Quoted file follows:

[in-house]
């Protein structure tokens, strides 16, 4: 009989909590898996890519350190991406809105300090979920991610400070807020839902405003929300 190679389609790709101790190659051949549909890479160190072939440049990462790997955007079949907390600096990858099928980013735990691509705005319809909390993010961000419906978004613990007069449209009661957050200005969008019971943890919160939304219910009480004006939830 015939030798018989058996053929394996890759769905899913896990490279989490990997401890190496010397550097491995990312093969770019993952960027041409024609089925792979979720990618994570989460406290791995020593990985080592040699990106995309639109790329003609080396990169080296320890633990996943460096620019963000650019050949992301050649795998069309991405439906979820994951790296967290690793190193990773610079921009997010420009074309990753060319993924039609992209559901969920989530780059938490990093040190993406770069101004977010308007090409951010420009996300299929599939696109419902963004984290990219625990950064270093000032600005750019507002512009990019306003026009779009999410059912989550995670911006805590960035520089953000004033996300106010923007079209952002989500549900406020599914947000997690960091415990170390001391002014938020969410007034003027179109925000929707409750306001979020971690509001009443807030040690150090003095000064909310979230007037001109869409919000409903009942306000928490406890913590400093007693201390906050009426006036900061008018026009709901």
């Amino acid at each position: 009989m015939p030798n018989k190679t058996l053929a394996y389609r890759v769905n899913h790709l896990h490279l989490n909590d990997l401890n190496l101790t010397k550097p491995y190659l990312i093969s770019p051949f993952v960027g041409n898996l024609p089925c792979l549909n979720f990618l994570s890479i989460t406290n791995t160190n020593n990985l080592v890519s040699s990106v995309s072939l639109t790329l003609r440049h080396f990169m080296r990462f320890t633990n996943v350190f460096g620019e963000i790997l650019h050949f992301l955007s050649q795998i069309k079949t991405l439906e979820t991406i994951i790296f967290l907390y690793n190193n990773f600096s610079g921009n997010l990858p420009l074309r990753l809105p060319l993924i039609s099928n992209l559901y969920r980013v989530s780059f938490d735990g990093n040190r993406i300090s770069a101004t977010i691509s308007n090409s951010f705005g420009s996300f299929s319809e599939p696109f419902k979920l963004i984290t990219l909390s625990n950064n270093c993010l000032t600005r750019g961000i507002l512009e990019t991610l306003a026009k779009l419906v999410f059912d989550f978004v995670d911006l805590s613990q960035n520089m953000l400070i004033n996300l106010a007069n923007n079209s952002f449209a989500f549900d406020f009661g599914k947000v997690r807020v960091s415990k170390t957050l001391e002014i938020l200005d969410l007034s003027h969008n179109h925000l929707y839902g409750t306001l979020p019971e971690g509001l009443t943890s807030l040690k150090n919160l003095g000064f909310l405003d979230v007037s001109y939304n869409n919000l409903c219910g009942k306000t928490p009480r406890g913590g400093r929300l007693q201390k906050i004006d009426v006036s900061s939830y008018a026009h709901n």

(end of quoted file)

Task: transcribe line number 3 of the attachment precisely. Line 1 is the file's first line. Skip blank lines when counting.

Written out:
């Amino acid at each position: 009989m015939p030798n018989k190679t058996l053929a394996y389609r890759v769905n899913h790709l896990h490279l989490n909590d990997l401890n190496l101790t010397k550097p491995y190659l990312i093969s770019p051949f993952v960027g041409n898996l024609p089925c792979l549909n979720f990618l994570s890479i989460t406290n791995t160190n020593n990985l080592v890519s040699s990106v995309s072939l639109t790329l003609r440049h080396f990169m080296r990462f320890t633990n996943v350190f460096g620019e963000i790997l650019h050949f992301l955007s050649q795998i069309k079949t991405l439906e979820t991406i994951i790296f967290l907390y690793n190193n990773f600096s610079g921009n997010l990858p420009l074309r990753l809105p060319l993924i039609s099928n992209l559901y969920r980013v989530s780059f938490d735990g990093n040190r993406i300090s770069a101004t977010i691509s308007n090409s951010f705005g420009s996300f299929s319809e599939p696109f419902k979920l963004i984290t990219l909390s625990n950064n270093c993010l000032t600005r750019g961000i507002l512009e990019t991610l306003a026009k779009l419906v999410f059912d989550f978004v995670d911006l805590s613990q960035n520089m953000l400070i004033n996300l106010a007069n923007n079209s952002f449209a989500f549900d406020f009661g599914k947000v997690r807020v960091s415990k170390t957050l001391e002014i938020l200005d969410l007034s003027h969008n179109h925000l929707y839902g409750t306001l979020p019971e971690g509001l009443t943890s807030l040690k150090n919160l003095g000064f909310l405003d979230v007037s001109y939304n869409n919000l409903c219910g009942k306000t928490p009480r406890g913590g400093r929300l007693q201390k906050i004006d009426v006036s900061s939830y008018a026009h709901n």